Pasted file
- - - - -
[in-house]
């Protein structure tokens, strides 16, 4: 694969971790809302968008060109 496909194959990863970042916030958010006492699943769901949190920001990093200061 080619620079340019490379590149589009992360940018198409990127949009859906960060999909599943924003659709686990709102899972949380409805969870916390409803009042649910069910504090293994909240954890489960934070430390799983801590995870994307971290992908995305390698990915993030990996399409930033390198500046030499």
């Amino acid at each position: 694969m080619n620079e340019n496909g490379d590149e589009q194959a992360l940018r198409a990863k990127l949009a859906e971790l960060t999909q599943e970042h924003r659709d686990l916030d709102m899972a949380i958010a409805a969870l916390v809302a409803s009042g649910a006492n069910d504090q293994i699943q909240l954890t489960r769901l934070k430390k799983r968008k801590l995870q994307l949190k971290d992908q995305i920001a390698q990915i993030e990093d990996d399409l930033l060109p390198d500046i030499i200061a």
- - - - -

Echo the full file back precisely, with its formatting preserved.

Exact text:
[in-house]
């Protein structure tokens, strides 16, 4: 694969971790809302968008060109 496909194959990863970042916030958010006492699943769901949190920001990093200061 080619620079340019490379590149589009992360940018198409990127949009859906960060999909599943924003659709686990709102899972949380409805969870916390409803009042649910069910504090293994909240954890489960934070430390799983801590995870994307971290992908995305390698990915993030990996399409930033390198500046030499």
């Amino acid at each position: 694969m080619n620079e340019n496909g490379d590149e589009q194959a992360l940018r198409a990863k990127l949009a859906e971790l960060t999909q599943e970042h924003r659709d686990l916030d709102m899972a949380i958010a409805a969870l916390v809302a409803s009042g649910a006492n069910d504090q293994i699943q909240l954890t489960r769901l934070k430390k799983r968008k801590l995870q994307l949190k971290d992908q995305i920001a390698q990915i993030e990093d990996d399409l930033l060109p390198d500046i030499i200061a």